We’ve been drowning in a Lord of the Rings marathon for a while at our house. I know some people would say it’s only a marathon if you start at the beginning of Fellowship and watch until the Return of the King final credits roll, only pausing occasionally to scribble a few notes in dwarf runes and nibble some Lembas bread. But I’m still calling this a marathon though it took us many days–we’ve got the extended versions, and even the most die-hard fans will admit that some of the last scenes in Return seem marathons in themselves.
I mention this because not only do I have the soundtrack alternately lilting, menacing and soaring in my head, I also have visions of orc teeth and gigantic spiders to keep me company in odd moments. And then there are the larger, sweeping themes. (If you’re not a fan of the books or the movies, stay with me; there’s an analogy coming just around the bend.)
One of those themes appears in the story of the transformation of Smeagol into Gollum. During the travels of the fellowship we watch as Frodo, through kindness to the creature, seems to be reversing some of that process. Gollum seems to feel some loyalty, some affection for Frodo, and wants to be better. We see the creature arguing back and forth as the dark and the light war for control.
Always wary of potential threats to Frodo, Samwise remains suspicious, and certainly shows by the way he treats Gollum that he hasn’t achieved his sensitivity training certification. Sam shouts and curses at him, and doesn’t stay his hand. I don’t think we can say that Sam shoves Smeagol back into the dark–the one ring has been calling to him the whole time, after all. But we know that however much progress Gollum makes (spoiler alert!), he is not, in the end, truly reformed.
And now we get to the analogy portion of our post.
I’ve mentioned that we have much too much stuff in our house and in our barn, and that as a result of our positive experience with very-much-less stuff while living in Spain, we’re striving to cut ourselves loose of what we can, and set it adrift in an outward direction. I’ve reported that we’ve made some progress: I don’t have the official tally, but we’ve schlepped 2 car-loads of household things off to the thrift store, and sent very many bags of clothes on their merry way as well. Even as I write this there’s a very comfy gold plush easy chair out on the curb with a thumb raised, trying to look attractive to passers-by (if you’re interested, I’ll help you load it in your car). We’ve been filling up our recycling and trash bins with bits we had been keeping around “in case.” We’ve been trying to reform.
And then it happened–an event came along that started to lure us back from all our de-junking progress. The bow and arrows we ordered for Loquita were delivered. How is this a crisis, you wonder? Well.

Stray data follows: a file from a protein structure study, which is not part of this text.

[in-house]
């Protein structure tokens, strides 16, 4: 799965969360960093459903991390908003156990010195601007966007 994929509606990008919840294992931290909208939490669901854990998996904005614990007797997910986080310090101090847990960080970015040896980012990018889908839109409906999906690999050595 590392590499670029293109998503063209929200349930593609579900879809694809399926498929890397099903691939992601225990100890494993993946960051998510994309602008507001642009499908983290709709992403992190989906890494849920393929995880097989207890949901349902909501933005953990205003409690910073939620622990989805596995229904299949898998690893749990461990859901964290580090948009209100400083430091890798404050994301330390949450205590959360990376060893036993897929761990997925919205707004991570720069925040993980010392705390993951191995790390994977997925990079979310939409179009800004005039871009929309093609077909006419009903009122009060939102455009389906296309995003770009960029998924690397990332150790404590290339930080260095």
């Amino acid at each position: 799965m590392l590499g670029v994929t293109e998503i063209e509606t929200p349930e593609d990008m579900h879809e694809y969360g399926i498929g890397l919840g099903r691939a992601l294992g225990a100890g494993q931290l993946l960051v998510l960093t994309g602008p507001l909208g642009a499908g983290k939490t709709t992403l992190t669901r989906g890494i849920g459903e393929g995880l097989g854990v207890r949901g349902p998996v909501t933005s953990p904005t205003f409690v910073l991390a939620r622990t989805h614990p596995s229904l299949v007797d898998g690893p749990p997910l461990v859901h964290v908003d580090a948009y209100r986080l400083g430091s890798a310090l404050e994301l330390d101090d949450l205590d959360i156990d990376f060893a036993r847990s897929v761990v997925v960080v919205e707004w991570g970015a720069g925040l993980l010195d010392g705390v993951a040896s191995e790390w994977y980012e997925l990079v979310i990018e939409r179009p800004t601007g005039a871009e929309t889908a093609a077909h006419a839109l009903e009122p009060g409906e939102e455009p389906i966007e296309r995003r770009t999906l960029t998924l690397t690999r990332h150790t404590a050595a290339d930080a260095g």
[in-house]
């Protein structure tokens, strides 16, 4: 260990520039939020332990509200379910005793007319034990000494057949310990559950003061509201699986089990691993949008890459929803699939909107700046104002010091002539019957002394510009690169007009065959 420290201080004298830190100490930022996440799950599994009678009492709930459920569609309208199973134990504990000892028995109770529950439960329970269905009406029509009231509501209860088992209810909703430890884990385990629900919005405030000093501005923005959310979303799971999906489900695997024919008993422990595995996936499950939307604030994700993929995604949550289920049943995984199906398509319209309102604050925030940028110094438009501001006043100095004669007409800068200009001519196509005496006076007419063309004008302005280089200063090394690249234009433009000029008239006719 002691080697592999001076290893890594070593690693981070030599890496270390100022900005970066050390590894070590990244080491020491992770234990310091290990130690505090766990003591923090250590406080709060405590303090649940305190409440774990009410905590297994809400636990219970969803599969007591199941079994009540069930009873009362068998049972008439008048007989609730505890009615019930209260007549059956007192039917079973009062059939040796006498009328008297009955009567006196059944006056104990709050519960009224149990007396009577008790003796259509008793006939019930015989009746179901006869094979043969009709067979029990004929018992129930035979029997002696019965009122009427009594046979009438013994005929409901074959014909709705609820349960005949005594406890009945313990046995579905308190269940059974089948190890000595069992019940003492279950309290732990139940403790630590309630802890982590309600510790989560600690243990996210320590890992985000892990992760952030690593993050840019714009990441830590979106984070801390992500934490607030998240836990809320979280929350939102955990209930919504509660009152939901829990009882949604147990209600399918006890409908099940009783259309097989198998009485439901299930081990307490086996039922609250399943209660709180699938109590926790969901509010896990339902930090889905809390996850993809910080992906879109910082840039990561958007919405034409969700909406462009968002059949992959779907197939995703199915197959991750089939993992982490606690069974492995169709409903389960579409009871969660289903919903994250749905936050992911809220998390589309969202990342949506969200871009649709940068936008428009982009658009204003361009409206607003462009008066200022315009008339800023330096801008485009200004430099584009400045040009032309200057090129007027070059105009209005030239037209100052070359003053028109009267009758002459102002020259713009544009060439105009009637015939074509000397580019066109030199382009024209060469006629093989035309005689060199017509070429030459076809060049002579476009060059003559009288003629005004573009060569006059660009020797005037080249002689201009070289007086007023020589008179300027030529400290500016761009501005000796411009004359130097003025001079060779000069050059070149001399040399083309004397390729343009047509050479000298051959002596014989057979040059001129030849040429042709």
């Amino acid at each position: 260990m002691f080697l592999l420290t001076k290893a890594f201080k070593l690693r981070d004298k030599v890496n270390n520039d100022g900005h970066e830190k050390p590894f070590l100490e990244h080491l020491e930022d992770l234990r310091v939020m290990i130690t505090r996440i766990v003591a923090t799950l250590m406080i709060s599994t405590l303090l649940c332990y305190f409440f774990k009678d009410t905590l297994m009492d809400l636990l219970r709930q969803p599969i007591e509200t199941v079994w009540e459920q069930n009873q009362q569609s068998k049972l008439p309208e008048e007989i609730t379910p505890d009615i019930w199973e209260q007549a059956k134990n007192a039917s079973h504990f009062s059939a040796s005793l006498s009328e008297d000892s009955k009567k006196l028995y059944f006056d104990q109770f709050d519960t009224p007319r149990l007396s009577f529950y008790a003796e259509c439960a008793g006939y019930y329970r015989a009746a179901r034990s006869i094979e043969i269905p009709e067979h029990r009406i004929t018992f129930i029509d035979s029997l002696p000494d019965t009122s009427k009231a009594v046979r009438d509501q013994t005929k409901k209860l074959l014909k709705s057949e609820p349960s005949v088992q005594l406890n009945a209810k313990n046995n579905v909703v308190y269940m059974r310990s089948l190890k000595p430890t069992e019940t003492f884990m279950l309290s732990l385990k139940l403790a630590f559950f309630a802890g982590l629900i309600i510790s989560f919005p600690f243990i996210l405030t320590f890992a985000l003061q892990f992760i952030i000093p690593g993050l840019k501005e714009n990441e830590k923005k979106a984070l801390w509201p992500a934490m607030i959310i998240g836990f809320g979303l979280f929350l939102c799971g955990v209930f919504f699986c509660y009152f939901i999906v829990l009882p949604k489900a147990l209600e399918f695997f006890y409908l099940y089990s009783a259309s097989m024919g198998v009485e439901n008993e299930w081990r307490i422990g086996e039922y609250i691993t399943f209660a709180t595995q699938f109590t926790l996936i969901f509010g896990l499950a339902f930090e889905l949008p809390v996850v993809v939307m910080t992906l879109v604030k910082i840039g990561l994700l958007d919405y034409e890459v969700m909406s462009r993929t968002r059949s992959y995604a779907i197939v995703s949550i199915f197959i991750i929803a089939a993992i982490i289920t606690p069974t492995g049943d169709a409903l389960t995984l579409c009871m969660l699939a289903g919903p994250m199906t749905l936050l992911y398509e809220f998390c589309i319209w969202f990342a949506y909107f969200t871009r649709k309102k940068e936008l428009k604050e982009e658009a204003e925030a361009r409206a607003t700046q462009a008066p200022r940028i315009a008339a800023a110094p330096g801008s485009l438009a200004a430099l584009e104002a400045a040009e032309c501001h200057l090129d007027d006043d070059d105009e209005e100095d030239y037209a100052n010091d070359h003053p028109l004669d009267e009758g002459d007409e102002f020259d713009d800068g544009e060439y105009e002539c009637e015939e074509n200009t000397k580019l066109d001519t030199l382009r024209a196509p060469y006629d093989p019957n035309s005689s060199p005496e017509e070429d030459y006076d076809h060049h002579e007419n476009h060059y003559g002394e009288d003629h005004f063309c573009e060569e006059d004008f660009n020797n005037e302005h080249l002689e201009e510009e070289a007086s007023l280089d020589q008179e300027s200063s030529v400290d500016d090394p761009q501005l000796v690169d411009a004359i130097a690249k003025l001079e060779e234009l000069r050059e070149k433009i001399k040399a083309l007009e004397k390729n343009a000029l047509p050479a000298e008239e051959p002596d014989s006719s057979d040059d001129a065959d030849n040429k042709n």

First we needed a target–no problem! I have a stash of styrofoam blocks (that I’ve been saving in the hopes that I could find a styrofoam recycling place or event–they happen, but rarely; I’ve had the stash for a long time), and I’ve got a variety of cardboard boxes we can take apart and cut to size and fill with the styrofoam.
And for a target face, well, how about this stuff that I think may have had some wallpaper-related purpose, and whose advent is lost in the mists of time, and which turns out to have developed a strange mottled pattern which makes it look sort of like hand-made paper–I’ll just draw a bulls-eye on there, and it will be great! A bit low to the ground, but wait–here on this shelf we have a sort of PVC-and-webbing bench/chair thing that I probably picked up from the side of the road during the first Clinton administration. It’s just the thing. We’ll get some scrap wood and pound a stake into the ground to anchor the bench thing in front of it with the box on top of that. Now doesn’t that look fine!
And then in case the shots go wide, we ought to have a sort of curtain thing, like they have at the archery range at camp. Well look! Here’s the big tarp that used to cover the woodpile, now weathered to the point of uselessness, that we haven’t gotten around to throwing away. We’ll just string a rope between some trees, and hang that over.
Oh, the arrows just whiz right through it? Well, I save those bags from buying wheat in bulk, and they’re made of the same thing as tarps–if we just stitch them together in rows we could hang those, too, and maybe that will help. Where did we put the painting drop cloths? Maybe they’d be useful here.
Do you see what’s happening? We can talk a good line, and we can bag up clothes, and box up a hand-crank pasta maker and the wooden table-top loom and that thing you can attach to your dryer hose to humidify your house, and take them all off to be donated, but the minute there’s an Event, a thing that calls for supplies, then we are rewarded for our reluctance to shed stuff, and our procrastinating, our keeping-in-case is reinforced.
We’ve got many more chapters to go in this story, and we are determined. I positively refuse to fall backwards into a molten river at the end. We will maintain our focus; we will keep at it.
And let me know if you’re interested in that chair.